And then there's the JASON panel, which is named after the leader of the Argonauts of Greek mythology. Who was it who freely quoted Pindar?

Do you prefer Rome to Greece? Where is it that Latin is more alive -- among lawyers, or priests? Ask them a few words of it. Then pass some words past a military officer: De Oppresso Liber, Semper Fidelis, Ductus Exemplo!, or any of the slogans kept alive by the Army Institute of Heraldry. Or have we forgotten that Heraldry is also a form of esoteric wisdom, developed by Knights, kept by warriors, until at last only the fighters remember the mottos and symbols?

And let's not forget to include the apparatus of military intelligence, the War College, the military academies, and the constant schools that bewilder the lives of military officers and noncoms alike.

Oh, that's right. I remember who quoted Pindar. It was the man with 7,000 books in his personal library.

Red State men and women may find a life of the mind here. You want the "something else" Chait spoke of? How about honor? How about duty? How about service, and faith to country and kin?

Military men, and those in their service as contractors -- how well I know, who has met so many! -- are well educated. But where is the Harvard man who can shoot a rifle or pistol? Few, and growing fewer!

In fact, MIT claims to have 42 varsity sports, one more than even Harvard. Of course, Harvard scoffed snootily, "Hearing that MIT was claiming 42 varsity teams, officials at Harvard, which has 41, chafed. They point to MIT's varsity pistol and rifle teams as evidence of MIT's skewed vision of varsity sports."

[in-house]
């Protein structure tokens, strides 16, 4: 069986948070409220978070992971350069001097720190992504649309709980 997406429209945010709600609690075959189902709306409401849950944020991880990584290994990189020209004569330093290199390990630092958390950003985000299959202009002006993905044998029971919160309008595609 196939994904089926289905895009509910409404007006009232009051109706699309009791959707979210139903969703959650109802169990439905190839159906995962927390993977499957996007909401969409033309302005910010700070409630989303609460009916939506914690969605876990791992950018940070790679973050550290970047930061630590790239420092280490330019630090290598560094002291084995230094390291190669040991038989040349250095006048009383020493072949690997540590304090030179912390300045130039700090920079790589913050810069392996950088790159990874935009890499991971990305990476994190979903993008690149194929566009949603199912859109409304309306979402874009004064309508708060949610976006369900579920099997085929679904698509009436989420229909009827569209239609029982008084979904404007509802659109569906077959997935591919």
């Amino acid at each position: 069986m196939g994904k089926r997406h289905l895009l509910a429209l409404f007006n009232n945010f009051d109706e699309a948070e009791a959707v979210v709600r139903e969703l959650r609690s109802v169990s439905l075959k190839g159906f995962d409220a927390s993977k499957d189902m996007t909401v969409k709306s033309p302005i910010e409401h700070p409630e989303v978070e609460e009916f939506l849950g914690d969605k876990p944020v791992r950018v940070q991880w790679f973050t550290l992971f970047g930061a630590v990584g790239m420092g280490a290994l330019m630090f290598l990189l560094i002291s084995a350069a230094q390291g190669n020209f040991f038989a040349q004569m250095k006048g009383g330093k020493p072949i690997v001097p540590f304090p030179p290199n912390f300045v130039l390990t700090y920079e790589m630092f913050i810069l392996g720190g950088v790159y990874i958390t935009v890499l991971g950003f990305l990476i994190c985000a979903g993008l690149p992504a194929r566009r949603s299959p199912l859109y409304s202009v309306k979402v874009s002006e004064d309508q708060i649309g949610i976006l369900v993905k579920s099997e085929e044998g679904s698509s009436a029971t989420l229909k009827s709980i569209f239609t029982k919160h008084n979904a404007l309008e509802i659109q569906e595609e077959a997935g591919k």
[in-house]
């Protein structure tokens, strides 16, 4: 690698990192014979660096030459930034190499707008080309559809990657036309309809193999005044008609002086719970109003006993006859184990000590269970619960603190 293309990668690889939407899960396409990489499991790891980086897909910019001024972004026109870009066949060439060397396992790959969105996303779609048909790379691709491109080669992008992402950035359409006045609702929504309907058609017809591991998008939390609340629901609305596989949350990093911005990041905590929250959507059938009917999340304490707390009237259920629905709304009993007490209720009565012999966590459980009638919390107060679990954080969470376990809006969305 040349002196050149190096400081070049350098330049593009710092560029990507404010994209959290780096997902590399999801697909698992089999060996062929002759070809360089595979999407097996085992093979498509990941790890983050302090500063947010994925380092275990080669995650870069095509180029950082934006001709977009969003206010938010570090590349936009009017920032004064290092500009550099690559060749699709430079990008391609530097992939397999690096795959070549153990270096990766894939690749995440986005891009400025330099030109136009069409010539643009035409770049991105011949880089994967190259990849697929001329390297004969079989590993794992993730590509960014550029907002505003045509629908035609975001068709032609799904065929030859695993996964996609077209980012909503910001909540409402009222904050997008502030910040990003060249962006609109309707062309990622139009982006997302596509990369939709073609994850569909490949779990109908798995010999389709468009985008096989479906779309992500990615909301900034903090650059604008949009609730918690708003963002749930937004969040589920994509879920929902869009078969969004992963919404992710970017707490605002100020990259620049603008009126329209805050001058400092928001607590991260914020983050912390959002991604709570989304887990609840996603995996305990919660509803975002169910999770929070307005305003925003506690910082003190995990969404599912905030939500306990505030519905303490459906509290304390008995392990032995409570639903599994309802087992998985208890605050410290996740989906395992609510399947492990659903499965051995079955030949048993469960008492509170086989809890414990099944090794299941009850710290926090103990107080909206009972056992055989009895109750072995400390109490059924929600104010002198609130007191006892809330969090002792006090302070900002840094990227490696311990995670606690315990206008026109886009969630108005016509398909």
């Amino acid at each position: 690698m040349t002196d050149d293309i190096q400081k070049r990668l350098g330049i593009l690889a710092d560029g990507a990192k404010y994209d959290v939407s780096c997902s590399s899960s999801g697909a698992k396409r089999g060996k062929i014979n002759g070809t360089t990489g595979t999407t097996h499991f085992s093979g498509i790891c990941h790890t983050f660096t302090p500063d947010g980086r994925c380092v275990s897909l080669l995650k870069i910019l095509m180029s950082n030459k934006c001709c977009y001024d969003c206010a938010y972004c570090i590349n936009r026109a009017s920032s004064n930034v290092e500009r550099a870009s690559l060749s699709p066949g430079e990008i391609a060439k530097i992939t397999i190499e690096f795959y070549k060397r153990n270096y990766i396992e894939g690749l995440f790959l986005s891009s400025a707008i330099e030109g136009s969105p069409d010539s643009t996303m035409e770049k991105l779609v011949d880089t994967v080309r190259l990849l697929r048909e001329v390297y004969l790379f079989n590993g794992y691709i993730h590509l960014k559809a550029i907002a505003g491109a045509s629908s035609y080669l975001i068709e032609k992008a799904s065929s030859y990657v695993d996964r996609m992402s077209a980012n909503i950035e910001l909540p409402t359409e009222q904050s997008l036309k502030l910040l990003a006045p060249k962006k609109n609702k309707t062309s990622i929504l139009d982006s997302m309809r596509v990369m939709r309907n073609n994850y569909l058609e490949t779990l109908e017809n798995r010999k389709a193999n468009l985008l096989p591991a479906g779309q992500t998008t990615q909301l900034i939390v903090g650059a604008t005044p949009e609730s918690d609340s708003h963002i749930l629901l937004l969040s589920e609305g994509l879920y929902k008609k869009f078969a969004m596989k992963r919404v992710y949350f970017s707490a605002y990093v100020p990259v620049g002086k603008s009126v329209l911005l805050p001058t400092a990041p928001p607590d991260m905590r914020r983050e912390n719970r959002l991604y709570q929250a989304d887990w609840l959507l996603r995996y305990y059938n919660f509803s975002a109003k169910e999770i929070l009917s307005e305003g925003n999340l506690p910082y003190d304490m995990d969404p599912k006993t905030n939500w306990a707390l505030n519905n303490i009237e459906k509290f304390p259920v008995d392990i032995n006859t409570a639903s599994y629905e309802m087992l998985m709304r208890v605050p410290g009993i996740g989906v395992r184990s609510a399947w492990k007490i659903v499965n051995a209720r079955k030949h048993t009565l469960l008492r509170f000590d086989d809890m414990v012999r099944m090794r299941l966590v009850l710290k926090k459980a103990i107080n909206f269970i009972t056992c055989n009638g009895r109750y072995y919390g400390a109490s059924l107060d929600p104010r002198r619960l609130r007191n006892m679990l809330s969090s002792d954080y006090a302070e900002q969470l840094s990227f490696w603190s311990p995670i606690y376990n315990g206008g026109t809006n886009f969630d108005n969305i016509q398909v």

Hey, wait a minute! I was ON the Harvard Rifle Team in 1973! The team capitan, a member of my "freak fraternity" and now owner of a software company in Houston, had the key to the Harvard rifle range and we would go down there in the wee hours under the effects of whatnot and invent weird games like hanging tootsie roll pops from shoelaces tied to the mechanized target holders. When we rolled 'em back down the range, the lollypops swung around wildly and were wicked hard to hit. Or even see, for that matter.

We lost all 12 matches that season. Most of the guys we were shooting against were steely-eyed vets with thousand-yard stares just back form Nam and trying to finish college on Uncle Sam, while we were just a bunch of Ivy freaks who liked to play with guns.

It wasn't always that way. Time was, the Ivy Leagues produced men like Francis Parkman, who drew praise from such lights as Theodore Roosevelt. Listen to his own condemnation of the modern academe, which rings as strong in the modern ear as it must have in his own day.

[I]f any pale student glued to his desk here seek an apology for a way of life whose natural fruit is that pallid and emasculate scholarship, of which New England has had too many examples, it will be far better that this sketch had not been written. For the student there is, in its season, no better place than the saddle, and no better companion than the rifle or the oar.

And where are such men today? In the US military, by God.